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  • Modern ManModern Man Registered User regular
    edited December 2009
    saggio wrote: »
    I'd also challenge your contention that it's unions as opposed to bad products or poor management that has led to the economic malaise in the rustbelt (or anywhere else, really). The unions and the workers don't choose which cars get manufactured or what the specification for some product is going to be. They just make them - to blame the peons for the poor decisions of their employers is kind of unbelievable.
    I said unions were partly responsible for the economic malaise in the industrial sector of our economy. Don't get me wrong- management is as much to blame for the collapse of the auto industry, for example.

    But, many unions have treated their respective companies as a cash cow for their members, without thinking of the long-term consequences involved in their gold-plated union contracts. The Japanese and German car-makers opened plants in Right to Work States because labor costs were cheaper and unions could not force their plants to become unionized.

    And as for the point about the unions not having the power to decide which cars are made, unions have forced various car makers to keep making certain cars because they did not want the respective factories to close. And their contracts have kept unionized American automakers from automating their factories to the same extent as their Japanese and German competitors.

    American unions tend to treat management as the enemy (and vice versa) rather than a long-term partner.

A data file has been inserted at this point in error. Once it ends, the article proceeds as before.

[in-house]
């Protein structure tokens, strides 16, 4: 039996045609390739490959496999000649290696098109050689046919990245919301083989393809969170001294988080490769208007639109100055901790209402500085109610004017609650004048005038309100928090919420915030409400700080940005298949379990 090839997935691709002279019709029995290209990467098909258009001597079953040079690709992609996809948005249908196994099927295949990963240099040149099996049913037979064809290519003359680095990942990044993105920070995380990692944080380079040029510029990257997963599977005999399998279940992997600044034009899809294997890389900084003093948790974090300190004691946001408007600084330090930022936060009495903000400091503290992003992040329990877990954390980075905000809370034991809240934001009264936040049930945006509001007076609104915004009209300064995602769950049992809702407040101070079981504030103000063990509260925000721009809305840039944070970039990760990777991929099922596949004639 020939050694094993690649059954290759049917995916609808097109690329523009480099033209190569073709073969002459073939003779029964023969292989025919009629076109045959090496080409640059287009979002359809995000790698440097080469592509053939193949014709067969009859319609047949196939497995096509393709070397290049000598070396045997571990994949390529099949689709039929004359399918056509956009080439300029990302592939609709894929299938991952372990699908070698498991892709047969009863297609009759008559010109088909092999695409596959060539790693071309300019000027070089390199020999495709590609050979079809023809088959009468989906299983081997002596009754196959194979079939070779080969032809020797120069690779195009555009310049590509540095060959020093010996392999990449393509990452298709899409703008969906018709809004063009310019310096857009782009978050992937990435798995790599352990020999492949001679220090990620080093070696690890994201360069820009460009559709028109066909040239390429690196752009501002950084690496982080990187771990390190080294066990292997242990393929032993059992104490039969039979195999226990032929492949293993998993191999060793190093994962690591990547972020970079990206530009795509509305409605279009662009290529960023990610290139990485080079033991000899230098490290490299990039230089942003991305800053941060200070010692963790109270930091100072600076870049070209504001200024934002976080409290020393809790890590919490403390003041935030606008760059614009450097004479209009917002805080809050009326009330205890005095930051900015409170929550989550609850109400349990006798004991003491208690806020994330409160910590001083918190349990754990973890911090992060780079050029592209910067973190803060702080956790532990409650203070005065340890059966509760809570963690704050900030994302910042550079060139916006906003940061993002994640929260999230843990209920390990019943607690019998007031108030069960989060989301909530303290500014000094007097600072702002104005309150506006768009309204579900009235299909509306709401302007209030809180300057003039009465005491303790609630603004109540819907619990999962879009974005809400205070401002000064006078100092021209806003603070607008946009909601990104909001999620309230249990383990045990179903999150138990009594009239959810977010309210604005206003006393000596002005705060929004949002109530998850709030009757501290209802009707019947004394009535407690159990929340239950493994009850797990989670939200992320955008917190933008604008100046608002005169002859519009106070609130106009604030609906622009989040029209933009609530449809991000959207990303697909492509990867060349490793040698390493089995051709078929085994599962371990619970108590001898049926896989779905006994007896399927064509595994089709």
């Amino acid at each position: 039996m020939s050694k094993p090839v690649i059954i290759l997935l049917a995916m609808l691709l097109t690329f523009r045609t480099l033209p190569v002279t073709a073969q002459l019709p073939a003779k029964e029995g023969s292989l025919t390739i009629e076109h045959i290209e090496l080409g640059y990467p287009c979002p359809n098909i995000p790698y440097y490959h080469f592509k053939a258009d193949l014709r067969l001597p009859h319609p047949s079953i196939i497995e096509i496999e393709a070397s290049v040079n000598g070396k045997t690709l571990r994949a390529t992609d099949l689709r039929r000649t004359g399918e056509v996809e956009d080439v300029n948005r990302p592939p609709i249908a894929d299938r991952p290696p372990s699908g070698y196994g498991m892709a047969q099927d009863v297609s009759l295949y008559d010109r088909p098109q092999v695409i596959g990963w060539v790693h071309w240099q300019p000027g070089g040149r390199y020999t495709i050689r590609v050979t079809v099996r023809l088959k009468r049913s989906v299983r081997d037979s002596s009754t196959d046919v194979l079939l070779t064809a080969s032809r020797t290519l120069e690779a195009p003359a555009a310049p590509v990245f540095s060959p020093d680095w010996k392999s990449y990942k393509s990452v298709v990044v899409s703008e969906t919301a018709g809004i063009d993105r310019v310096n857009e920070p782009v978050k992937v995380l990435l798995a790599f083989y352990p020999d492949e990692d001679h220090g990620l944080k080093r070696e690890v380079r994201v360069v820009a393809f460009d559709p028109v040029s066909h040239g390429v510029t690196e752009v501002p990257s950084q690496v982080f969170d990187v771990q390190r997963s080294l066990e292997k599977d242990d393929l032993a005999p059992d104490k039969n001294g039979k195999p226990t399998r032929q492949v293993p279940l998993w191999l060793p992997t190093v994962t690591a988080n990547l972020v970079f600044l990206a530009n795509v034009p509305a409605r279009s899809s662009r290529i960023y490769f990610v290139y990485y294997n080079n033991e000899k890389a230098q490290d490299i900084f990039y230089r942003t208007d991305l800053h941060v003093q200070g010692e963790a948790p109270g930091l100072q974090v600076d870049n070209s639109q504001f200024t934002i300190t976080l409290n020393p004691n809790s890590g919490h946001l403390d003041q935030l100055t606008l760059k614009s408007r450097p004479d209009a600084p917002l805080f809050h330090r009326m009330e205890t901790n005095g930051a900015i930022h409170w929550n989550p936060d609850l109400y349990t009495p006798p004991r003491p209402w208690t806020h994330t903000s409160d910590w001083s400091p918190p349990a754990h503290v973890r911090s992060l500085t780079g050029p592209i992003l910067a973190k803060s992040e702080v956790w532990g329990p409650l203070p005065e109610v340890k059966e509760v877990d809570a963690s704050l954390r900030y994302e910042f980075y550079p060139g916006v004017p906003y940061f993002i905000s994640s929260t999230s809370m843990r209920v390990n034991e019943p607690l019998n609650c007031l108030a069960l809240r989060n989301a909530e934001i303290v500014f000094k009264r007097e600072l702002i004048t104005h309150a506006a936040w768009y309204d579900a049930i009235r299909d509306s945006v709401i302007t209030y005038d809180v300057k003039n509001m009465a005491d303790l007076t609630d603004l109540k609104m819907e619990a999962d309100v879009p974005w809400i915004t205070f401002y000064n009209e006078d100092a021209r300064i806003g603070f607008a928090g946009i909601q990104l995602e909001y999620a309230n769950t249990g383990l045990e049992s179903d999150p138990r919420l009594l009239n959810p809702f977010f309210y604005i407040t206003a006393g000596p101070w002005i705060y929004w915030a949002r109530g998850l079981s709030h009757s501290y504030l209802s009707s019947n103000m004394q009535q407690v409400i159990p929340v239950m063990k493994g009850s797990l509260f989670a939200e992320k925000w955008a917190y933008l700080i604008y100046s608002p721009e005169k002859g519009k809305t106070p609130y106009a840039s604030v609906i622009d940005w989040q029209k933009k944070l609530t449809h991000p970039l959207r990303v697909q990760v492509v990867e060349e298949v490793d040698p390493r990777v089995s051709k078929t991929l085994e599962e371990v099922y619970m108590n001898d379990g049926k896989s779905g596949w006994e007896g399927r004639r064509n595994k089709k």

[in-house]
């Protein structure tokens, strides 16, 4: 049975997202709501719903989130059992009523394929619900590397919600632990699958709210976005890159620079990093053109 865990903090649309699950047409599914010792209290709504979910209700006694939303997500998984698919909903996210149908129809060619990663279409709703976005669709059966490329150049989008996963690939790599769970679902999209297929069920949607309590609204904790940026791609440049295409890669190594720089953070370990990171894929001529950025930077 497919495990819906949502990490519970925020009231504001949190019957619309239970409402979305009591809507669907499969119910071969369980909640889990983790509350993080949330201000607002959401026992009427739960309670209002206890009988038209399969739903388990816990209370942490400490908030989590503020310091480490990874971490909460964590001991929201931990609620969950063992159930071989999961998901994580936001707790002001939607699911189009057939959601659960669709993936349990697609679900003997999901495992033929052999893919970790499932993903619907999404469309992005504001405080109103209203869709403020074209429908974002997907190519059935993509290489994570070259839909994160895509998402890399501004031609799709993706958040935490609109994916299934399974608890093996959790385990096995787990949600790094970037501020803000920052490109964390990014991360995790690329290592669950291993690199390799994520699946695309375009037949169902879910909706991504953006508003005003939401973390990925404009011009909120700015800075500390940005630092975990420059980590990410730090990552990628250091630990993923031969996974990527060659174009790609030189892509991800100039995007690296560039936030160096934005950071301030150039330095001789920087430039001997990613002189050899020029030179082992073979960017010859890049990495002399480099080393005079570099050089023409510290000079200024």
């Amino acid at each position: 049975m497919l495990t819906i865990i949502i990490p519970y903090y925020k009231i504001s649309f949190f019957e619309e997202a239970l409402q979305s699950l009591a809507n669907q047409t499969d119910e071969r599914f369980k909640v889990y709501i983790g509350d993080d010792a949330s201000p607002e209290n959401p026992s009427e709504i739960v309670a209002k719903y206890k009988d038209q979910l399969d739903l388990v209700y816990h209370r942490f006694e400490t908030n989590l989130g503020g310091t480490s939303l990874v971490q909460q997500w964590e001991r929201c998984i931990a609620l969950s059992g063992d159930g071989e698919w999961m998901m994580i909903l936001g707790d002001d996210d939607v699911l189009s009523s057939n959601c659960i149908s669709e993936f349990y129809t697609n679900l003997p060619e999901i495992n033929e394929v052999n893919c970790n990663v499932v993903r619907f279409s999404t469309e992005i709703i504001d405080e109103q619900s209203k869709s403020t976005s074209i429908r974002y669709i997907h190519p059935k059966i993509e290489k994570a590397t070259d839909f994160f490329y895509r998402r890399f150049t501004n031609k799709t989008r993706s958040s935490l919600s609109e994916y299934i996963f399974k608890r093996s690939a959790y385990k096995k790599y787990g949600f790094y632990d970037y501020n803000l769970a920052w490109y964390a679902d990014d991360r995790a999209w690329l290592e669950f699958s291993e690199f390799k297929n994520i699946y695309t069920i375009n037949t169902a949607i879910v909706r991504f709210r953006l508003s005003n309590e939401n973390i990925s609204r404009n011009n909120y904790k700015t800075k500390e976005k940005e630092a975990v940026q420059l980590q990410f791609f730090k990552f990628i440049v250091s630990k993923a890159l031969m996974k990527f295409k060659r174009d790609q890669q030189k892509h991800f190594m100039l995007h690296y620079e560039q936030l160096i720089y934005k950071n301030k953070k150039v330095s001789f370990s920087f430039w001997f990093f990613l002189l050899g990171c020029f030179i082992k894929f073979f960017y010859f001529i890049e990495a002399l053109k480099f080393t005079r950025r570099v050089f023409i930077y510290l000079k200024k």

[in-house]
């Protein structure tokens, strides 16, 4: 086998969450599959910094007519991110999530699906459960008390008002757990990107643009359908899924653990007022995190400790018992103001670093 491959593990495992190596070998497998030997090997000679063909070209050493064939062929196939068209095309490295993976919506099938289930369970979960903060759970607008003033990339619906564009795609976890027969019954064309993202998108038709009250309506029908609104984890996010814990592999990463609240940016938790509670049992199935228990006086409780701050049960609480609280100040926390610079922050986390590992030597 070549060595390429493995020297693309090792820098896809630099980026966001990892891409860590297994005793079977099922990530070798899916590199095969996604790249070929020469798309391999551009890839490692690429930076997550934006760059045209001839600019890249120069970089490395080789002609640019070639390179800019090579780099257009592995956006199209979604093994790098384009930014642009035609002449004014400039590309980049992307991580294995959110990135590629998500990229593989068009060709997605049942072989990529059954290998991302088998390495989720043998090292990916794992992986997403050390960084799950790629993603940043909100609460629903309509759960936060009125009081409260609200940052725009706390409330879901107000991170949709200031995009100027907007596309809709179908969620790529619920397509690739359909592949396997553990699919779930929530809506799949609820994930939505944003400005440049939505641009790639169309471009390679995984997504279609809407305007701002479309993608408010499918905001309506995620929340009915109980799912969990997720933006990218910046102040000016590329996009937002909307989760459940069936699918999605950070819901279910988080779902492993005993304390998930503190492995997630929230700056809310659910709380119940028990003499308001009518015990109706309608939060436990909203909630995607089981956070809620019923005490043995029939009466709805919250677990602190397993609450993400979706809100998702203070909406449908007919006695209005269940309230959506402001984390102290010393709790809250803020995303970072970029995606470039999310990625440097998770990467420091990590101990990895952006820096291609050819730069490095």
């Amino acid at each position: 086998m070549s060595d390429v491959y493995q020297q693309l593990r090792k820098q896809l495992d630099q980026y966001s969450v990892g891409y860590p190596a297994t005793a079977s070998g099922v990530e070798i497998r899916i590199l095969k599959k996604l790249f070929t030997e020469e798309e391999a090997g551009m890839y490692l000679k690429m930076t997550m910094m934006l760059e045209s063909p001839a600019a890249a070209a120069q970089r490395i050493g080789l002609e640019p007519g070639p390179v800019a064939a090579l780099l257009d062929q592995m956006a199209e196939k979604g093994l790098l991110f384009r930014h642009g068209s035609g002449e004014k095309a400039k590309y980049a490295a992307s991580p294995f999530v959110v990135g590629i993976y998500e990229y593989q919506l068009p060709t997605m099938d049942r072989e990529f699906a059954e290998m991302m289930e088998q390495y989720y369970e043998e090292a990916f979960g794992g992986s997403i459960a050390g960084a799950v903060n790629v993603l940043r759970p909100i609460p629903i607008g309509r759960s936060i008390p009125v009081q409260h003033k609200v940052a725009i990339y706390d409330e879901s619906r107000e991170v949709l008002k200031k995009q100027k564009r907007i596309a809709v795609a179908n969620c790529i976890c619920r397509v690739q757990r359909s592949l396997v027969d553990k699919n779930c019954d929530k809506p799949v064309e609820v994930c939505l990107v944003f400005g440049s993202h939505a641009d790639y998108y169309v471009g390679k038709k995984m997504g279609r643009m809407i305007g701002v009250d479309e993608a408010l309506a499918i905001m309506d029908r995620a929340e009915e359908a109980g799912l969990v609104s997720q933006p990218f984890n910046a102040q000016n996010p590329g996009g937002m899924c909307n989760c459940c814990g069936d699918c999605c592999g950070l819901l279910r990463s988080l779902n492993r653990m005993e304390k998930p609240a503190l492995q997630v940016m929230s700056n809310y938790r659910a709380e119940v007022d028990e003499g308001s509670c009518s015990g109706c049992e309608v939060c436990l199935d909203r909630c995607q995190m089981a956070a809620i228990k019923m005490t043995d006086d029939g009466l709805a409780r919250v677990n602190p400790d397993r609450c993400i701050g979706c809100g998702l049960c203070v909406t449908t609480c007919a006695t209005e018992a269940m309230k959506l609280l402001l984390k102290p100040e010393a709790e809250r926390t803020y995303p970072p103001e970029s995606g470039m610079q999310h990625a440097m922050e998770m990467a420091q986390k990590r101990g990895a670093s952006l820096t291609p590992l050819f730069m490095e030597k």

But, the American private sector unions are going the way of the dinosaur. The really powerful unions these days are the public-sector ones. And they are becoming even more destructive to the country than the private-sector unions ever were. California is in the shape its in right now in substantial part due to things like the Corrections Officers and Teachers Unions draining the treasury dry.

    Modern Man on
    Aetian Jupiter - 41 Gunslinger - The Old Republic
    Rigorous Scholarship

  • DeebaserDeebaser on my way to work in a suit and a tie Ahhhh...come on fucking guyRegistered User regular
    edited December 2009
    A very specific problem we have with the local Teamsters is that they keep upping Health Insurance premiums and such, without increasing benefit. I think they've even dropped benefits or quality or something else in the past as well.

    This isn't union specific. Everyone has been getting bit in the ass by health insurance premium increases for over a decade. Even if your union self insures, you'd be feeling the butt rape.

    Deebaser on
    YOLO. Swag. Whatever. Fuck it. Lets do this.
  • AsiinaAsiina Registered User regular
    edited December 2009
    Modern Man wrote: »
    American unions tend to treat management as the enemy (and vice versa) rather than a long-term partner.

    Members come to expect it as well. My mother and I work at the same company and she is president of the local there. She has a lot of meetings with management on behalf of her members and gets to know these higher-up people very well. She's had members yell at her because she'll be pleasant or joking with management. They expect her to hate these people instead of trying to facilitate a solution.

    Also maybe it's different there, but in general the people in your local are employees of that company, just like you. They just do all this other shit on top of all their own work.

    I'm honestly pretty on the fence about unions. I think they do good in keeping managers in line. It's the middle-management people who think they have more power than they do that need to be watched by the unions. The directors and directors general know what they can and can't do, but the little supervisor who was just promoted tends to cross the line quite often. I see my mother working very hard to correct real issues that management creates and how they treat their employees unfairly.